Presentation on theme: "E-commerce & Taxation E-commerce & Taxation. Establishing ‘Jurisdictional Right to Tax’ in International Taxation Residence-based Taxation Residence-based."— Presentation transcript:
E-commerce & Taxation E-commerce & Taxation
Establishing ‘Jurisdictional Right to Tax’ in International Taxation Residence-based Taxation Residence-based Taxation All that need to be determined is the Home country location Favours developed economies Risk that business may fee to a tax haven Source-based Taxation Source-based Taxation All that need to be determined is the Host country location(s) i.e. economic attachment Fair claim of the source country over all the activities occourring within its jurisdiction Favours both developed and developing economies
Source Vs. Residence Clash & Double Taxation Source Vs. Residence Clash & Double Taxation Source-based taxation is preferred for taxing MNCs Creates an inefficient incentive to international investment Double Taxation Avoidance Agreement (DTAA) to provide relief from Double Taxation
Income deemed to accrue in India World income Indian income Indian income Section 5 Section 9
Income of Non-resident Business Income – Business connection Royalty, Fees for Technical Services – Whether with business connection or not Governed by Sec.9 Taxability under Income Tax Act Business Income – Permanent Establishment May subject to withholding tax Profit attributable to PE Royalty, Fees for Technical Services – Subject to withholding tax Governed by DTAA Taxability under DTAA
Defining PE: Permanent establishment “Permanent establishment” as per Article 5 of the OECD Model Tax Convention “A fixed place of business through which the business of an enterprise wholly or partly carried on.” Thus, there are three requirements that must be met in order to constitute PE: (i) There must be a place of business in the foreign jurisdiction. (ii) The place of business must be fixed, i.e. the place must be established with a “certain degree of permanence.” (iii) There must be a “carrying on of the business” of the enterprise through this fixed place of business.
PE can be of several types based on asset location, agency engaged or activities performed (Service, Construction).
A CASE STUDY ON AGENCY PE
Royalty, Fees for Technical Services : Sec. 9(1)(vi) Income is earned from Government or an Indian concern. Tax rate – Sec.115A - 30% - if agreement is entered into upto % - if agreement is entered into between to % - if agreement is entered into on or after No deduction of expenses is allowed. If there is a PE or fixed place of profession (agreement on or after ) Royalty & FTS is effectively connected with the PE Taxable under the head business & normal rates Expenses incurred wholly & exclusively are allowed as deduction Audit & Accounts are mandatory as per Sec. 44AA and 44AB.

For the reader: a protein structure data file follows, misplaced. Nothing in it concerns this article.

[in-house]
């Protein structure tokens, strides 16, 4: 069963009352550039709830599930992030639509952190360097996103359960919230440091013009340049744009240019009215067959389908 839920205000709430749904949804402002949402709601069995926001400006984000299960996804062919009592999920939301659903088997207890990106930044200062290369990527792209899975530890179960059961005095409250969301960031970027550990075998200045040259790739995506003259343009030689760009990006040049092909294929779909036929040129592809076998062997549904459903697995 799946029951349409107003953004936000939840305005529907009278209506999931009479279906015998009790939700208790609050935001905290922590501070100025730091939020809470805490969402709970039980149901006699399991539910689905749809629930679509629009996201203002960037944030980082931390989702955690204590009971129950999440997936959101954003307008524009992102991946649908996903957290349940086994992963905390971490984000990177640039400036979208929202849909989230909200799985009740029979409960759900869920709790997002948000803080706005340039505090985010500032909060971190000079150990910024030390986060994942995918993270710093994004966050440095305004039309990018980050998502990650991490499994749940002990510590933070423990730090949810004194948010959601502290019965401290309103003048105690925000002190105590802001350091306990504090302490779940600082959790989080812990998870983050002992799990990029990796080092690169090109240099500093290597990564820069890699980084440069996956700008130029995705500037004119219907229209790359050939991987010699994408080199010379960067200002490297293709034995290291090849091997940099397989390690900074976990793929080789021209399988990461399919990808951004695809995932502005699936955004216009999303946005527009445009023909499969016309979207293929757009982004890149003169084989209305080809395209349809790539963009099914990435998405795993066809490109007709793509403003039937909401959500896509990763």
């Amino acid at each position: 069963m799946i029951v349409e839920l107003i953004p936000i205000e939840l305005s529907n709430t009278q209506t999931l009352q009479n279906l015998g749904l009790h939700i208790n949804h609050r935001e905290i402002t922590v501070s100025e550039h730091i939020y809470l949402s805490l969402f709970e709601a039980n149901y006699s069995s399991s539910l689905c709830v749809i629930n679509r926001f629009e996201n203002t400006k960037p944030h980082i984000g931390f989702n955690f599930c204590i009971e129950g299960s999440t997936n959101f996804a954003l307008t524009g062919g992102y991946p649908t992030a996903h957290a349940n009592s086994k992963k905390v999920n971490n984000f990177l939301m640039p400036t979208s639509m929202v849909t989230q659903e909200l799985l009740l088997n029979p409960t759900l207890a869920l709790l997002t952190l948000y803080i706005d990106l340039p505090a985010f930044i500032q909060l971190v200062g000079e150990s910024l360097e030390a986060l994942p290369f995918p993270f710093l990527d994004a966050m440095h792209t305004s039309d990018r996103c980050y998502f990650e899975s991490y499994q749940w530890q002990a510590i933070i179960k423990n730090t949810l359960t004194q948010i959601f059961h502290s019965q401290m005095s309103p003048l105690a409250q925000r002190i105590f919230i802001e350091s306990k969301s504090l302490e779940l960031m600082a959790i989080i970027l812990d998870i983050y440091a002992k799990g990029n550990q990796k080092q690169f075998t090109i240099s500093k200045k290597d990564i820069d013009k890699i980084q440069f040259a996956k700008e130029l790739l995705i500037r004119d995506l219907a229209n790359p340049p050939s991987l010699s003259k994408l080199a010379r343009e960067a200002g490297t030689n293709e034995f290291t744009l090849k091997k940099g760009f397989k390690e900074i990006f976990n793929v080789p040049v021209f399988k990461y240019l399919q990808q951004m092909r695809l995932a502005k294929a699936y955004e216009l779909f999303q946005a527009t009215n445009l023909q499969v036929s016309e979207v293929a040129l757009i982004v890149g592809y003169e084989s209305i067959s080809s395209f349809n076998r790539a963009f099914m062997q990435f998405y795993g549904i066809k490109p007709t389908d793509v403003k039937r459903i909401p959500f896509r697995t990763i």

Finance Act 2012 – Right to use computer software (including granting of a license) irrespective of the medium. It is not relevant whether right, property or information: - is in possession or control of payer. - is used directly by the payer. - is located in India or not. What is not royalty? Capital Gain, Outright purchase of design, etc.
E-commerce In its widest sense, means consumer and business transaction conducted over a network, using computers and telecommunications. Special features: 1. Physical presence of goods is not required at all 2. Physical delivery of good is not necessary 3. E-commerce transactions can be completed almost instantaneously across the world and irrespective of the time of the day 4. Anonymity
The Challenges in Taxing E-commerce How to determine ‘economic attachment’? How to determine existence of PE? -- Place of business, permanency, and business activity—must be reconciled with the new digital reality. Does the presence of a server constitute a PE? Does the presence of website constitute a PE? How to attribute income to the PE? Impediments in Taxing E-commerce Technological Constraints Economic Constraints Legal Constraints Political Constraints
Taxation of E-commerce -- Place of the research -- Place of Importation (Where the payer is resident) -- Place of Use Identifying a Component that effectively meets the PE criteria Royalty/Fees from technical services Abondon of the Concept of PE Business income Characterisation of income Applying PE to E-commerce Server Website
The Committee on Fiscal Affairs OECD The Committee on Fiscal Affairs set up by the OECD has recommended following five aspects as key to formulating tax policy relating to e-commerce: · Neutrality; · Efficiency; · Certainty and simplicity; · Effectiveness and fairness; and · Flexibility.
The views of the OECD on what may be regarded as PE in an e-commerce situation, are as follows: Web site of the enterprise Server hosting the website of the enterprise Computer equipment not requiring human intervention and which undertakes complete business transactions within the given framework ISPs Telecommunication company infrastructure or postal system or local exchange number
Characterisation of e-commerce payments Taxation of income in the source country depends on its characterisation. Business income -- Taxed in source country only if the non-resident has a PE in the source country. The income attributable to such PE alone is taxed. Royalty income As per the Convention provides for taxability of royalty income by the “Country of Residence” alone, most of the countries levy a withholding tax on royalty payments made by their residents.
Analysis of the categories of income outlined by the HPC (India) Electronic order processing of tangible products The consideration arising under the transaction will be taxable under the head ‘Profits and gains of business or profession’. Electronic ordering and downloading of digital products The payment in question is covered by section 9(1)(vi) of the Act which defines “royalty” to be inter alia consideration for granting of license for use of secret process or granting of a license in respect of literary, artistic or scientific work. Electronic ordering and downloading of digital products for purposes of copyright exploitation The payment will be covered by the definition of the term ‘royalty’ as provided in section 9(1)(vi) of the Act. Limited duration software and other digital information licenses Limited duration use does not affect characterisation and the position. Hence, The payment will be covered by the definition of the term ‘royalty’ as provided in section 9(1)(vi) of the Act.